Tarquinia (Italie):How a Prince Became a Princess



Banqueting men and women, Tomb of the Triclinium, near Tarquinia, ca. 470 BCE.  As preserved in a watercolour made in 1895 by Gregorio Mariani.

Paintings from Tarquinia provide ample evidence of elegant Etruscan ladies reclining with men on banquet couches amid festivities, with musicians, dancers, and youthful naked servants bringing food and drink. In contrast to the male world of the Greeks and the Roman paterfamilias, the Etruscans included the women of the ruling noble families in their public life.  Such mingling of the sexes seemed, in their eyes, to be a serious breach of decorum which could only lead to gross indecency ... and worse; much worse.   

According to Livy, the wives of the Tarquins played a major role in acquiring royal power for their husbands.  Tanaquil, wife of the first Tarquin, could foresee the future and so urged her husband to leave Tarquinia and seek his fortune in Rome: they worked together to get him chosen as king.  Her prophetic ability helped, but she  could also plan and plot with the best of them: later, by covering up the violent death of her husband, pretending he was still alive and issued orders, she bypassed the true heirs and raised her son-in-law Servius Tullius to the throne.  The deeds of his younger daughter, Tullia, in turn, show off Etruscan muliebris audacia ("the daring proper to a woman") in the most dramatic ways possible. Our Lady Macbeth could take lessons from Tullia.  Tullia  murdered her sister and then her own husband in order to marry her brother-in-law, Lucius Tarquinius, whom she pushed into taking over the throne. To accomplish this, she went so far as to drive her chariot over the body of her father, King Servius Tullius, spattering herself with his blood.  This was going a bit far, and eventually led, in 509 BCE, to the overthrow of the monarchy.  Her husband is thus the last king of Rome.  He, his murderous wife, and their sons were sent into exile to the Etruscan city of Caere, not far from Tarquinia, where they continued to make mischief for the new Roman Republic.  


Bronze mirror engraved and inscribed with Menrva (Athena) holding the child Maris Husrnana, from Bolsena, 330-300 BCE. British Museum 1868,0606.1, AN256892. Photo credit: Courtesy of the British Museum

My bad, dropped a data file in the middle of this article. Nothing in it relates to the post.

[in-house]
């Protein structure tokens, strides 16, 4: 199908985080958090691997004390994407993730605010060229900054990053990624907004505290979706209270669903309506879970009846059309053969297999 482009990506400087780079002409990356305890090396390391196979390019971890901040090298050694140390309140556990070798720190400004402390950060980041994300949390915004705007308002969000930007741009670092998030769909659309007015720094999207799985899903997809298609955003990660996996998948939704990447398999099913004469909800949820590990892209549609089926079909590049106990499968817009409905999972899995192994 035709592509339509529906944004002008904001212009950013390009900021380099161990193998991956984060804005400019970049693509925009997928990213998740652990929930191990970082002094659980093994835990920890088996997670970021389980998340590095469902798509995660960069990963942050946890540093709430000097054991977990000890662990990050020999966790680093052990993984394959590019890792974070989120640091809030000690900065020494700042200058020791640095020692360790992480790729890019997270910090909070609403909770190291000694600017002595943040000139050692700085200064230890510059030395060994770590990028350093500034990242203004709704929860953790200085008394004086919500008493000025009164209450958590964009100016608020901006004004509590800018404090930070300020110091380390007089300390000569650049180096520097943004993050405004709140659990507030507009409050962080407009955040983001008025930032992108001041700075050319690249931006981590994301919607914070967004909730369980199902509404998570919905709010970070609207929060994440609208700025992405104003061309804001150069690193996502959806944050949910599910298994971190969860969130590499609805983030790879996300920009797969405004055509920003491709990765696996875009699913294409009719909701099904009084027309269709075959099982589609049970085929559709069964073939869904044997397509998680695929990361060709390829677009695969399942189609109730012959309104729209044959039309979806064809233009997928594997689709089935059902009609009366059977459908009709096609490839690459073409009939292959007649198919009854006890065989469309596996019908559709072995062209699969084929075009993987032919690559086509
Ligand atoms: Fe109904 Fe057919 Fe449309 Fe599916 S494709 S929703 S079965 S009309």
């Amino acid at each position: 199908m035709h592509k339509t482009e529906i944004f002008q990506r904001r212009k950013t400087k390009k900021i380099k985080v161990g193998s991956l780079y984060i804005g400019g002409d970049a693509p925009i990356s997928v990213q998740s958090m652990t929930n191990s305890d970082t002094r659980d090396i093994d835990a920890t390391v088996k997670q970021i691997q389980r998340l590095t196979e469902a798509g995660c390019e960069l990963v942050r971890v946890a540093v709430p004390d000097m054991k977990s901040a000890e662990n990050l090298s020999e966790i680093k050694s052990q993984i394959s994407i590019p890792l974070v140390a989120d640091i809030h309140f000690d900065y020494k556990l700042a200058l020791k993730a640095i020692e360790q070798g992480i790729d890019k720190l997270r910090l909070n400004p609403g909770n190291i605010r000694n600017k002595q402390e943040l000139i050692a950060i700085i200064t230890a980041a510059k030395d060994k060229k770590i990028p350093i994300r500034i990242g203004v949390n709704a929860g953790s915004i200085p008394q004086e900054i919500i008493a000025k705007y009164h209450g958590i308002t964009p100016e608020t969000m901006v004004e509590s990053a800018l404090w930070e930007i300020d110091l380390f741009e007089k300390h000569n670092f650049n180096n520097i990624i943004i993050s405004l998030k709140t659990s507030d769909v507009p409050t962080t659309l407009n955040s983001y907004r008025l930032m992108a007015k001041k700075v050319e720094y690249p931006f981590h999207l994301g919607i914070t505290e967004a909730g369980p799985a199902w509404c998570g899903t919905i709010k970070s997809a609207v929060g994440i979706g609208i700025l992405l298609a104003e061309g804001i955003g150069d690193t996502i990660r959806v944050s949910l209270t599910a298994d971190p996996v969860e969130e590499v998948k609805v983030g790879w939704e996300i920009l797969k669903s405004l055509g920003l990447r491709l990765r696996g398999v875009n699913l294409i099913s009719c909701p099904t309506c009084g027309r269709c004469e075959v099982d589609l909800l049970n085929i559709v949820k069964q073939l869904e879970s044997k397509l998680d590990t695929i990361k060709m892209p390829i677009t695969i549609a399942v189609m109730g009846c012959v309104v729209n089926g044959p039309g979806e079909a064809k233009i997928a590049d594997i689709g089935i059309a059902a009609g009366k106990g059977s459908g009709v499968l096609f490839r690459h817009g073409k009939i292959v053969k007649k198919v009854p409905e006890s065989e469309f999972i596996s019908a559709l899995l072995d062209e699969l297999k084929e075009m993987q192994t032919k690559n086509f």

I can well imagine Tanaquil or Tullia being buried with a spear by her side.  Or any other of their female kin, for that matter, who displayed a lively dose of muliebris audacia.  

As inspired by the image of the Etruscan goddess Menarva (Minerva/Athena), perhaps.

Well, that's how the Prince from Tarquinia became a Princess.  And not just another pile of ashes.

Ancient women are so confusing! 

Current excavations in the Queen's Tomb at the Doganacci necropolis, Tarquinia.  Etruscan Necropolis Yields Fresh Discoveries, 05 August 2010.  Photo Credit: © Copyright ANSA

* The designation of the largest tomb in Tarquinia as the "Queen's Tomb" is entirely conventional.  No human remains, male or female, have yet been discovered.  The tumulus covering the tomb is 40 meters in diameter, similar to that of another monumental tomb, 200 meters/yards away, the so-called King’s Tomb. Hence, the conceit of King and Queen.  A staircase descends about 7 m (left) into a room built from large limestone blocks. Some of the walls were covered in a  gypsum plaster that has close parallels in Cyprus; the crypt's design resembles the royal tombs of Salamis on Cyprus. A horizontal band of red paint once ran around the walls, a treatment that also appears in the new tomb from Tarquinia.  On recent excavations in the Queen's Tomb, see 'Etruscan Necropolis Yields Fresh Discoveries', 05 August 2010.

** Despite intense searching, the only notice I've come across appeared in Roman Bioarchaeology Carnival 33 on Kristina Killgrove's blog, Powered by Osteons, on 30 September -- which linked to the Italian report in Viterbo News 24, with Prof. Mandolesi's response.  I warmly thank Dr Killgrove for the reference, which certainly got my attention.

Sources.  In addition to those cited in the post, I have made much use of L. Bonfante, 'Daily Life and Afterlife', Ch. VII, in Etruscan Life and Afterlife: A Handbook of Etruscan Studies (Detroit, 1986), 232-254; V. Izzet, 'Etruscan Women: Towards a reappraisal', in (S.L. James, S. Dillon, eds.) A Companion to Women in the Ancient World (Blackwell, 2012), 66-78. I also happily credit two posts from Rosemary Joyce's blog, Ancient Bodies/Ancient Lives for their inspiration: Ancient Women Are Confusing and Powerful Women Existed in Moche Society: Now Move On